I have never had much to do with the militia. I have been to a precinct thrice of my own volition: at 18, to receive my first passport; at 21, to receive my second after the rules regulating passport issue were changed, and at 22, when said passport, along with a couple other documents, went missing from my open bag at a book store. On this third visit, I was persuaded to report the documents as lost. Luckily, some nice shop workers found them several days later and called me to come and get them.
One other time, we had to call the militia when our apartment was broken into and our first home computer was stolen, likely by some young hooligans who targeted it specifically because nothing else was taken. Nothing ever came out of this theft complaint.
2.1. When I was a child, my parents voted in every election. They would take my brother and me and go to the local school (most polling stations are located in schools in big cities). It was quite exciting to be allowed to tag along on "adult" outings, even if we had to wait in the hall while mother and father disappeared into the voting "cabins" made from plush red curtains.
There was a lot of red on election days. The tables of the election committee were covered with a red cloth and red banners proclaiming the will of the people in bold white letters hung on the walls and above door frames.
1.2. During my first year at college, I discovered the detective story writer Alexandra Marinina (her Wikipedia page and a few translated works on Amazon) who, herself, is a former law enforcment officer. In her works, she presents the militia as the same people as everbody else. Good people and not-very-good people, family men, singles, hard workers and hangers-back.
After reading her novels, my opinion of the militia was to wait and see, and that I did not have a reason to not trust them.
2.2.The first few times I voted myself, in the late 1990s, one of the options on the bulletin was "against everyone". It was abolished several years later.
Another voting requirement, that of a minimum election attendance, was suppressed some years after that. (The attendance has never been mandatory, only encouraged, and there is no fine for not performing this civil duty.)
1.3. The only encounter I have had with the law enforcement after it was renamed into police happened two years ago, when I was fined for jaywalking. Yes! It happens!
It happened mid-December in a quiet street between two official crossings at street lights. The people getting out of the nearby metro station always cross there because it is convenient (and because the official crossing closest to the station is iffy despite the street lights, seeing as the street turns around a block of houses there and the cars become visible at the last possible moment).
The road police stationed their car in a little lane nearby and started pulling jaywalkers in to be fined one-by-one, forming a line of offenders, which, when I joined it, consisted of women, pensioners, and a young couple.
One of the duties of militia was educating people and preventing crime.
The street police who stopped us did not explain what we did wrong or what we should have been doing instead unless asked directly. Nor did they mention the partial amnesty for street code violations that was in effect at the time (you only paid half the fine if you did it within 30 days of receiving it).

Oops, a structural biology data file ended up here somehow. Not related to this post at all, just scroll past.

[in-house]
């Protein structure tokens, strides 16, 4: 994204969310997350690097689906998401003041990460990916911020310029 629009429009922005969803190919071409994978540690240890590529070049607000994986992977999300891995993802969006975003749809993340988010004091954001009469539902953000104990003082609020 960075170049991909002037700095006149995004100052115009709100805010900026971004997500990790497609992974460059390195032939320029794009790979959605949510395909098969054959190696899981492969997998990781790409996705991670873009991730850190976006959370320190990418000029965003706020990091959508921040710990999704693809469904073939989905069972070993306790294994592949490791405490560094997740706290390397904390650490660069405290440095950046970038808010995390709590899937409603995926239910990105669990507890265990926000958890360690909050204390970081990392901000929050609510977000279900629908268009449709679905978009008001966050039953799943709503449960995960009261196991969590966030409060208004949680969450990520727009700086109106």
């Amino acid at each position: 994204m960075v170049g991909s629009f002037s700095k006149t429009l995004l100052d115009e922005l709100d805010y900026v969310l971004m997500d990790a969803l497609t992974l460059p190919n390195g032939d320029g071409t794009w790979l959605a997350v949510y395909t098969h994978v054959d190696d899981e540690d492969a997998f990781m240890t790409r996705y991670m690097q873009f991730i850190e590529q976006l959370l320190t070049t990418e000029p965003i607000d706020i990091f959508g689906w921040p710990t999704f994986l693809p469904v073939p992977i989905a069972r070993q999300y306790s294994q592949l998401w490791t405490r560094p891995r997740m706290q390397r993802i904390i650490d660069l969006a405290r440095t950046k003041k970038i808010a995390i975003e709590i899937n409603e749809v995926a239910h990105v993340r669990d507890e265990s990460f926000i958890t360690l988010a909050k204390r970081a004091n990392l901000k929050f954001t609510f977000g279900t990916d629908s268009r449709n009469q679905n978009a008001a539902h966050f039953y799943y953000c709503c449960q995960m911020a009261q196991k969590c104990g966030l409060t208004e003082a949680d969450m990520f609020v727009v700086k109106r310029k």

Most importantly, they never mentioned another rule, that first-time offenders (like me) are allowed to be left off not with a fine but a reprimand.
Flashback to my half-forgotten first-ever encounter with the militia when I was six years old. My granny and I were crossing a road in a similar should-have-street-lights-but-doesn't place. A militsioner (militia man) stopped and reprimanded us. I still remember the acute embarrassment I felt when he asked my granny if she realized what kind of exmaple she was setting for her granddaughter.
2.3. I have, with one exception, always cast my votes, and I always will.
In recent years, however, election results have been becoming more and more predictable. No matter how I vote, no matter how those whose choices I know do, the majority party gets elected with an overwhelming majority of counted votes.
Election attendance is plummeting.
1.4. & 2.4. Things came to a head this summer, both on the voting scene and with the police.
In the run-up to the elections of the local parliament in Moscow (an election nobody usually cares about), a vast majority of independent candidates were refused registration under the pretext that most of the singatures that they had collected to fulfill the quota required to be registered were fabricated.
In response, the candidates submitted a request to the authorities for a meeting to protest the refusal of registration. Their requests were repeatedly denied.
Angry with the refusals and with their singatures being designated false, the people went on to protest without permission, several times.
The authorities declared these peaceful protests held in the form of a "walk" around the city centre, mass riots, and went on to arrest several thousand people with fists and rubber sticks, charging the protest leaders with organizing riots and many of the protesters with attacking police officers.
The courts have recently sentenced someone who threw a plastic glass at the police to several years in jail, and another protester, who was beaten by the arresting policeman so violently, he (the policeman) sprained his arm, to several years of imprisonment as well.
Several people are still detained awaiting court dates.
The police and several businesses, including the Moscow underground, went a step further, and filed demands for the protest leaders to be fined millions of roubles: the police, for doing their job, and the businesses, for lost business opportunities during the protests.
These demands were upheld by the courts.
Personally, I don't have a reason to trust the police anymore.